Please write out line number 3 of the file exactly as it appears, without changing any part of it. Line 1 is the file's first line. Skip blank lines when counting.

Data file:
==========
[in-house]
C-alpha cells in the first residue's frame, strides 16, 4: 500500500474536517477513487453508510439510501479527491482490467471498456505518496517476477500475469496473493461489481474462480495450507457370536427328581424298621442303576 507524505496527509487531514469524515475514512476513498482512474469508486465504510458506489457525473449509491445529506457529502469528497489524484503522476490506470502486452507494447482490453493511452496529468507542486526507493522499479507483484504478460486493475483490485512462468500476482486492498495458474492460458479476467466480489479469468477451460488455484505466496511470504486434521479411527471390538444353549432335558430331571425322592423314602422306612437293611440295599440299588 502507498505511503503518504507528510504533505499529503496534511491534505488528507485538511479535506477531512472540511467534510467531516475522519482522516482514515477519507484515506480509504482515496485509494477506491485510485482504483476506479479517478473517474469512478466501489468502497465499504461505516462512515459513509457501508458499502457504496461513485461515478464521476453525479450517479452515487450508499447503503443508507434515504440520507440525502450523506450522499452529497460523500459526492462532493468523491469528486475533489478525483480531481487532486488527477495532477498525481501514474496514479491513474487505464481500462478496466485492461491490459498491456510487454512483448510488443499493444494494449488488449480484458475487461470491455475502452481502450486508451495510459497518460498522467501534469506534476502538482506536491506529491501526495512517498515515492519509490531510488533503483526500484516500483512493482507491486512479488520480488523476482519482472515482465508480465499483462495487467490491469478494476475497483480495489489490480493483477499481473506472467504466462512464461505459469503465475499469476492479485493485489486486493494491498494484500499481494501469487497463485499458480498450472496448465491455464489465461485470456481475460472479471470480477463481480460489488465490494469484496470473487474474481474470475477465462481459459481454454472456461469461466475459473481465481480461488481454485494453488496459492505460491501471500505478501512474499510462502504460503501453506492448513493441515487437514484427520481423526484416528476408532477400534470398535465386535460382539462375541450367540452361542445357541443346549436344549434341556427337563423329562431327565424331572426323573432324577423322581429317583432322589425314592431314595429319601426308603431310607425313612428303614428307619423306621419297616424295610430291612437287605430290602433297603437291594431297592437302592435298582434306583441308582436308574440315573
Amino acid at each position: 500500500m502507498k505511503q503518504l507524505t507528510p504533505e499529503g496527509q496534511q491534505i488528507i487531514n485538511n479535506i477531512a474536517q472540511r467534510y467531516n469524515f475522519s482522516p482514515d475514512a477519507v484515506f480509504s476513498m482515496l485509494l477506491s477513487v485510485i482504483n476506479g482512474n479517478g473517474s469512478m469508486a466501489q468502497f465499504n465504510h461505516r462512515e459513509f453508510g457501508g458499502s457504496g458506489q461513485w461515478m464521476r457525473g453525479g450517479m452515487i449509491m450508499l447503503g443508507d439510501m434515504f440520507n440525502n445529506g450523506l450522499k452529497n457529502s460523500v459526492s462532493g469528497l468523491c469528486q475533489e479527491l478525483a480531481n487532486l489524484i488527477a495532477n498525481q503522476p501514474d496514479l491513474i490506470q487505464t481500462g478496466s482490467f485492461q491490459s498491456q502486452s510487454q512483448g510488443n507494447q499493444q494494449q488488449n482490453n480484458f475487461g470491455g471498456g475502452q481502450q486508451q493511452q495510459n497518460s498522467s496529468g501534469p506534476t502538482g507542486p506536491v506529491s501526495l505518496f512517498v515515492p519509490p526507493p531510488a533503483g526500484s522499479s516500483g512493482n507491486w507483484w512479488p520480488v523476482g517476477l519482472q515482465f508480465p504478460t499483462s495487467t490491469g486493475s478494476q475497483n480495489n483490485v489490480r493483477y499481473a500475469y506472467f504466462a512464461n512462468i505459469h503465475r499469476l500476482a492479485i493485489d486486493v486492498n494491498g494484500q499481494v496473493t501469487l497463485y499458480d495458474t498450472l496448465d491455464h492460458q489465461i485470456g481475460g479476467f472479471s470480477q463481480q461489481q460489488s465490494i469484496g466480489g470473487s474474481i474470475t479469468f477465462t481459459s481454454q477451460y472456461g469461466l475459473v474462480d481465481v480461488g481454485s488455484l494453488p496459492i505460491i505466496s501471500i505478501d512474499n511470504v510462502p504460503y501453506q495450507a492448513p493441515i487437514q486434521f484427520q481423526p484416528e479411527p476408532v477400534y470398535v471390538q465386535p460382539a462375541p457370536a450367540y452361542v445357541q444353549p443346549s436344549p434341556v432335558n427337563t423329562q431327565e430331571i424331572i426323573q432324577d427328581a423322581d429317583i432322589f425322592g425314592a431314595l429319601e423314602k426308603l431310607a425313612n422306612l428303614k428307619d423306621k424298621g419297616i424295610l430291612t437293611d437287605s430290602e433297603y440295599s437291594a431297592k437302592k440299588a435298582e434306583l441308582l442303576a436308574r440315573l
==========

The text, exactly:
Amino acid at each position: 500500500m502507498k505511503q503518504l507524505t507528510p504533505e499529503g496527509q496534511q491534505i488528507i487531514n485538511n479535506i477531512a474536517q472540511r467534510y467531516n469524515f475522519s482522516p482514515d475514512a477519507v484515506f480509504s476513498m482515496l485509494l477506491s477513487v485510485i482504483n476506479g482512474n479517478g473517474s469512478m469508486a466501489q468502497f465499504n465504510h461505516r462512515e459513509f453508510g457501508g458499502s457504496g458506489q461513485w461515478m464521476r457525473g453525479g450517479m452515487i449509491m450508499l447503503g443508507d439510501m434515504f440520507n440525502n445529506g450523506l450522499k452529497n457529502s460523500v459526492s462532493g469528497l468523491c469528486q475533489e479527491l478525483a480531481n487532486l489524484i488527477a495532477n498525481q503522476p501514474d496514479l491513474i490506470q487505464t481500462g478496466s482490467f485492461q491490459s498491456q502486452s510487454q512483448g510488443n507494447q499493444q494494449q488488449n482490453n480484458f475487461g470491455g471498456g475502452q481502450q486508451q493511452q495510459n497518460s498522467s496529468g501534469p506534476t502538482g507542486p506536491v506529491s501526495l505518496f512517498v515515492p519509490p526507493p531510488a533503483g526500484s522499479s516500483g512493482n507491486w507483484w512479488p520480488v523476482g517476477l519482472q515482465f508480465p504478460t499483462s495487467t490491469g486493475s478494476q475497483n480495489n483490485v489490480r493483477y499481473a500475469y506472467f504466462a512464461n512462468i505459469h503465475r499469476l500476482a492479485i493485489d486486493v486492498n494491498g494484500q499481494v496473493t501469487l497463485y499458480d495458474t498450472l496448465d491455464h492460458q489465461i485470456g481475460g479476467f472479471s470480477q463481480q461489481q460489488s465490494i469484496g466480489g470473487s474474481i474470475t479469468f477465462t481459459s481454454q477451460y472456461g469461466l475459473v474462480d481465481v480461488g481454485s488455484l494453488p496459492i505460491i505466496s501471500i505478501d512474499n511470504v510462502p504460503y501453506q495450507a492448513p493441515i487437514q486434521f484427520q481423526p484416528e479411527p476408532v477400534y470398535v471390538q465386535p460382539a462375541p457370536a450367540y452361542v445357541q444353549p443346549s436344549p434341556v432335558n427337563t423329562q431327565e430331571i424331572i426323573q432324577d427328581a423322581d429317583i432322589f425322592g425314592a431314595l429319601e423314602k426308603l431310607a425313612n422306612l428303614k428307619d423306621k424298621g419297616i424295610l430291612t437293611d437287605s430290602e433297603y440295599s437291594a431297592k437302592k440299588a435298582e434306583l441308582l442303576a436308574r440315573l